With a signal having as much break variance as noise variance from the measurement and weather differences between the stations, the correction algorithm naturally cannot reconstruct the original inhomogeneities perfectly, but it does so decently and its errors have nice statistical properties.

Now if we increase the variance of the break signal by a factor two we get the result shown in the right panel. Comparing the two panels, it is striking that the trend error after correction is the same, it does not depend on the break signal, only the noise determines how accurate the trends are. In case of large break signals this is nice, but if the break signal is small, this will also mean that the the correction can increase the random trend error. That could be the case in regions where the networks are sparse and the difference time series between two neighboring stations consequently quite noisy.



Large-scale trend biases

This was all quite theoretical, as the networks did not have a bias in their trends. They did have a random trend error due to the inserted inhomogeneities, but averaging over many such networks of 10 stations the trend error would tend to zero. If that were the case in reality, not many people would work on statistical homogenization. The main aim is the reduce the uncertainties in large-scale trends due to (possible) large-scale biases in the trends.

Such large-scale trend biases can be caused by changes in the thermometer screens used, the transition from manual to automatic observations, urbanization around the stations or relocations of stations to better sites.

If we add a trend bias to the inserted inhomogeneities and correct the data with the joint correction method, we find the result to the right. We inserted a large trend bias to all networks of 0.9 °C and after correction it was completely removed. This again does not depend on the size of the bias or the variance of the break signal.

However, this all is only true if all breaks are known, before I write a post about the more realistic case were the breaks are perfectly known, I will first have to write a post about how well we can detect breaks. That will be the next homogenization post.

Some equations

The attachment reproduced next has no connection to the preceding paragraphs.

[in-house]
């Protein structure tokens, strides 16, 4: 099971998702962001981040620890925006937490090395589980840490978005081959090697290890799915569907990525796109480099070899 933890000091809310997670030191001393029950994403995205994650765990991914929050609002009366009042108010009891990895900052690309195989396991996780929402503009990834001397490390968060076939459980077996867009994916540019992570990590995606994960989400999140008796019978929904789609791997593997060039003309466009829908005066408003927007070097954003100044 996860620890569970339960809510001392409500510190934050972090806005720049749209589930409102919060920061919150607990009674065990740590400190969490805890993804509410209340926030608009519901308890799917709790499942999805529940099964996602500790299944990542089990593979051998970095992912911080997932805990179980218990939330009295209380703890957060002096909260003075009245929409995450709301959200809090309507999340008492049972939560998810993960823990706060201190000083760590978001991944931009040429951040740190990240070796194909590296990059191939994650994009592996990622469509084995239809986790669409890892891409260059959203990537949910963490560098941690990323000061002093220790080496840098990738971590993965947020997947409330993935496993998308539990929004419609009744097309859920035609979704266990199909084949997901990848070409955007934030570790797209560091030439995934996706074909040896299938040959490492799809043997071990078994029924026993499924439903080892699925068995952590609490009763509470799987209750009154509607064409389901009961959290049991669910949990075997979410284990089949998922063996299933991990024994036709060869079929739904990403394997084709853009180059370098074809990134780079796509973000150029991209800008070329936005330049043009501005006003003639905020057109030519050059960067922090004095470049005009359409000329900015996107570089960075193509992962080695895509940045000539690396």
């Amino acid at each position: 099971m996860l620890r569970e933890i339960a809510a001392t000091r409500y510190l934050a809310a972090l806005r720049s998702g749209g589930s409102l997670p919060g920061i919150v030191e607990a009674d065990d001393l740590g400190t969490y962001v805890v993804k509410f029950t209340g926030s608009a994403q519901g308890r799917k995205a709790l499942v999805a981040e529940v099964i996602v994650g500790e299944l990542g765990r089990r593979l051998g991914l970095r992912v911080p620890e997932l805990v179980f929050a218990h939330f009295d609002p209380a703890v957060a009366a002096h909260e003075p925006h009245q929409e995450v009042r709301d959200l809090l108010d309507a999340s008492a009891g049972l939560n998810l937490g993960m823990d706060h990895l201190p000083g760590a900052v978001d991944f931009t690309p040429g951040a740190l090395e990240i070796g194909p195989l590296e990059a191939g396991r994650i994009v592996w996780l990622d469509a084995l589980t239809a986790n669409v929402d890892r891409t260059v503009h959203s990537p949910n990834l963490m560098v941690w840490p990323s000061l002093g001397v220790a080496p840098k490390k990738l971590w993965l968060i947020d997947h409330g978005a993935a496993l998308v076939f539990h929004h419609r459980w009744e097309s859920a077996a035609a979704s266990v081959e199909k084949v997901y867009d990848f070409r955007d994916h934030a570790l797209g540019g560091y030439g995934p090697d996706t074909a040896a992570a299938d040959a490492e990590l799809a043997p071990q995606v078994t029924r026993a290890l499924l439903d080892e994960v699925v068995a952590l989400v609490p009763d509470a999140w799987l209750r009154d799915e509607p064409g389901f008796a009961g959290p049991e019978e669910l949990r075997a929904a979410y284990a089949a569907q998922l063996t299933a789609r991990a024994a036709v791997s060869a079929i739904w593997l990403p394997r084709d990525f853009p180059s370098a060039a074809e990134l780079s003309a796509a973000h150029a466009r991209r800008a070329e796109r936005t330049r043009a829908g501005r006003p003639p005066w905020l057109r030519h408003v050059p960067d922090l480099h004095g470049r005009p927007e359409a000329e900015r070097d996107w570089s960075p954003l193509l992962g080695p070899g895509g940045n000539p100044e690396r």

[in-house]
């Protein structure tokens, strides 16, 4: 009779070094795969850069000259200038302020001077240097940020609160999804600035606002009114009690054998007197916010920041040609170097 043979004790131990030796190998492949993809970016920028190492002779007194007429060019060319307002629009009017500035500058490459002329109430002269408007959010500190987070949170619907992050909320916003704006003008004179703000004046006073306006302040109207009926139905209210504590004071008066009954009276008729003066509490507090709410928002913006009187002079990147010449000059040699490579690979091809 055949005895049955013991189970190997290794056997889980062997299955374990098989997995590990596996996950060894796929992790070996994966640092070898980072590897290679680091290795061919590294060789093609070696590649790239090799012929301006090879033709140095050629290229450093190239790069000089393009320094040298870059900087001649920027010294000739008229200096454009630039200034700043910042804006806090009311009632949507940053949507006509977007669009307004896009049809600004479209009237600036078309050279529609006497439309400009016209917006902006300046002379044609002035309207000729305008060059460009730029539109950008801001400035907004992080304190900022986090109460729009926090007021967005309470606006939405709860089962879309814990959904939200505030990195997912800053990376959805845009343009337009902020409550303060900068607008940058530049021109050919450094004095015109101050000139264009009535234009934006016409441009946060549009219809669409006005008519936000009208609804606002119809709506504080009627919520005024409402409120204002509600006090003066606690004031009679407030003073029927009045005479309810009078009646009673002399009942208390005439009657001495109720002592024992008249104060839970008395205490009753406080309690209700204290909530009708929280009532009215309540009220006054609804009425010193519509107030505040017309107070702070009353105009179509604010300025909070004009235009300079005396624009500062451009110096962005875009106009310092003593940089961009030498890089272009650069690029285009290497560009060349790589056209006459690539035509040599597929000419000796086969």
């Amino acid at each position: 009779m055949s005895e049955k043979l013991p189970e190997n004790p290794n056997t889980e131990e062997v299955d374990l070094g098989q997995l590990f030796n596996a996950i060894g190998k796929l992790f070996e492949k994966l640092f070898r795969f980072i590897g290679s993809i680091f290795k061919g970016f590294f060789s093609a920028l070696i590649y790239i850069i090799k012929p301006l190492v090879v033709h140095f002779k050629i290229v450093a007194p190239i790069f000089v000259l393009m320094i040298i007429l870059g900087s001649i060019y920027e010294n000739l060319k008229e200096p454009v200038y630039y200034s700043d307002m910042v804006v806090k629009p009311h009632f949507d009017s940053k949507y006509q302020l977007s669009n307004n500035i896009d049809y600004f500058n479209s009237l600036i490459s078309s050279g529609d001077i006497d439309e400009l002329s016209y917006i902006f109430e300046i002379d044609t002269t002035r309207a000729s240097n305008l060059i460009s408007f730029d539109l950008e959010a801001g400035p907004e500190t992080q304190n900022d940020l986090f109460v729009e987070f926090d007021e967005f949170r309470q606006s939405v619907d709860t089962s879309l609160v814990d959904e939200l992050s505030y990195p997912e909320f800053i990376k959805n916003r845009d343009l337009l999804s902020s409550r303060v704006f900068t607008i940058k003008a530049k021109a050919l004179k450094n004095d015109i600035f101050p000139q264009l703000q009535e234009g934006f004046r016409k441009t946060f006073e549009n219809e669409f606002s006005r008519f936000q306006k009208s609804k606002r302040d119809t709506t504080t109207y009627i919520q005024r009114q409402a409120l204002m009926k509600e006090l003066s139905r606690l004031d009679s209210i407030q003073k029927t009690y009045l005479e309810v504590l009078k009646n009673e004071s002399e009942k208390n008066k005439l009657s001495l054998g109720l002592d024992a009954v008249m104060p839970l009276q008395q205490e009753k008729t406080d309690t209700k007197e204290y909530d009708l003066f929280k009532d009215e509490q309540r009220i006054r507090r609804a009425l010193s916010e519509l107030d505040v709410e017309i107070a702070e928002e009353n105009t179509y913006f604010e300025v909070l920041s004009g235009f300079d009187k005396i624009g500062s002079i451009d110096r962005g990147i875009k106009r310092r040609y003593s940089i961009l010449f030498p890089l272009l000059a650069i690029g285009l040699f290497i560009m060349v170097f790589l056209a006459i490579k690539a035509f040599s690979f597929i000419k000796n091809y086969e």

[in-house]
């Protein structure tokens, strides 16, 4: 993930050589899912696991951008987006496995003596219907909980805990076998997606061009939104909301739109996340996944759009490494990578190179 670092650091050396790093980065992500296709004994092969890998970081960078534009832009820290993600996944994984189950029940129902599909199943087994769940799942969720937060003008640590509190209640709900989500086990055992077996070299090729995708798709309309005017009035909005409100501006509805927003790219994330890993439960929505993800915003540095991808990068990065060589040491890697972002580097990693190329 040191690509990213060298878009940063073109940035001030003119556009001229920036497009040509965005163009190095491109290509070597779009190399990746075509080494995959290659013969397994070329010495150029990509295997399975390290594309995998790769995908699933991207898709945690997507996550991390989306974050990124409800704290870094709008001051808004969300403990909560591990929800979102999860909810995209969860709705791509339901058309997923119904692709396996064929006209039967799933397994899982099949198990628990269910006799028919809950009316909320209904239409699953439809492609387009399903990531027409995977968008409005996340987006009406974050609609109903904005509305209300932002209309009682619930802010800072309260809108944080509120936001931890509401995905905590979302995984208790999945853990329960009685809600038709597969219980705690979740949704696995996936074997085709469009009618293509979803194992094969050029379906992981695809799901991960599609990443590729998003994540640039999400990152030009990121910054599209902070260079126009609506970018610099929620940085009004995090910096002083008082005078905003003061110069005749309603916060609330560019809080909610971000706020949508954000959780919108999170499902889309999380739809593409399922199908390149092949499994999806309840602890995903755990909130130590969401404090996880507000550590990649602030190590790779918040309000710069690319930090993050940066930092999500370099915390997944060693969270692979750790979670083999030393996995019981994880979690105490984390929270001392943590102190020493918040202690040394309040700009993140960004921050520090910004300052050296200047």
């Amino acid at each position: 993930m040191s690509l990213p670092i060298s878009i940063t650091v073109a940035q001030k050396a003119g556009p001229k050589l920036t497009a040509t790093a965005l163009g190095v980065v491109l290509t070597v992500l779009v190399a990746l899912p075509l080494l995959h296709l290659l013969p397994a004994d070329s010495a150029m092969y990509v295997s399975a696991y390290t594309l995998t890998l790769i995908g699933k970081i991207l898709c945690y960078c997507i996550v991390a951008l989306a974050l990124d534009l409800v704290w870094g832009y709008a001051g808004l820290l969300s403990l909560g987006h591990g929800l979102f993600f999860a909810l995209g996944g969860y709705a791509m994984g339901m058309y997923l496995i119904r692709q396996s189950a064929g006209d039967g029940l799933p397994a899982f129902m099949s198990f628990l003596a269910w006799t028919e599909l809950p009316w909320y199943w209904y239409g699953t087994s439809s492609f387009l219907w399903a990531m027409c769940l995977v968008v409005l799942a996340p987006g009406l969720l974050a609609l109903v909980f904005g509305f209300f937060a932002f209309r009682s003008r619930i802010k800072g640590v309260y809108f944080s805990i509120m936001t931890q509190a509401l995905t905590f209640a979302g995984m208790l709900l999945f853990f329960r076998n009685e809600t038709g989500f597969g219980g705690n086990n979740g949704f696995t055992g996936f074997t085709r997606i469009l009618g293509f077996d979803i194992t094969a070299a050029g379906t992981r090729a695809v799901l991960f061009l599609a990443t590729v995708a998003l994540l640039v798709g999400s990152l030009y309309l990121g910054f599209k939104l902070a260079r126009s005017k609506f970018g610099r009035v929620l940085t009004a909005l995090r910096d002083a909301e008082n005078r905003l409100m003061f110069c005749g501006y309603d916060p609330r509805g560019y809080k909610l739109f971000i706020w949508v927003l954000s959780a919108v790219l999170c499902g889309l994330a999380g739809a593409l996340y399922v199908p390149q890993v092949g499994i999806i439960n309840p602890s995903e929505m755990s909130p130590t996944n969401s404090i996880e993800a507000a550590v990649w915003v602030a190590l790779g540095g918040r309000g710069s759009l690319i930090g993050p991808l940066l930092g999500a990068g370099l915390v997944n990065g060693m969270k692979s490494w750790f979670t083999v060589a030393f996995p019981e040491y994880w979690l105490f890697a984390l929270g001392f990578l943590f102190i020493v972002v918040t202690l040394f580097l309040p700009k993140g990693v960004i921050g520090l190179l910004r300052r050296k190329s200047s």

Next to these beautiful scatterplots, the article has equations for each of the the above mentioned three steps 1) from the inserted breaks and noise to what this means for the station data, 2) how this affects the station trend errors, and 3) how this results in network trends.

With equations for the influence of the size of the break signal (the standard deviation of the breaks) and the noise of the difference time series (the standard deviation of the noise) one can then compute how the trend errors before and after correction depend on the signal to noise ratio (SNR), which is the standard deviation of the breaks divided by the standard deviation of the noise. There is also a clear dependence on the number of breaks.

Whether the network trends increase or decrease due to the correction method is determined by the quite simple equation: 6 times the SNR divided by the number of breaks. So if the SNR is one, as in the initial example of this post and the number of breaks is 6 or smaller the correction would improve the trend error, while if there are more than 7 breaks the correction would add a random trend error. This simple equation ignores a weak dependence of the results on the number of stations in the networks.

Further research

I started saying that the correction methods was a research gap, but homogenization algorithms have many more steps beyond detection and correction, which should also be studied in isolation if possible to gain a better understanding.

For example, the computation of a composite reference. The selection of reference stations. The combination of statistical homogenization with metadata on documented changes in the measurement setup. And so on. The last chapter of the draft guidance on homogenization describes research needs, including research on homogenization methods. There are still of lot of interesting and important questions.


Other posts in this series

Part 5: Statistical homogenization under-corrects any station network-wide trend biases

Part 4: Break detection is deceptive when the noise is larger than the break signal

Part 3: Correcting inhomogeneities when all breaks are perfectly known

Part 2: Trend errors in raw temperature station data due to inhomogeneities

Part 1: Estimating the statistical properties of inhomogeneities without homogenization

References

Lindau, R, V. Venema, 2018: On the reduction of trend errors by the ANOVA joint correction scheme used in homogenization of climate station records. International Journal of Climatology, 38, pp. 5255– 5271. Manuscript: https://eartharxiv.org/r57vf/ Article: https://doi.org/10.1002/joc.5728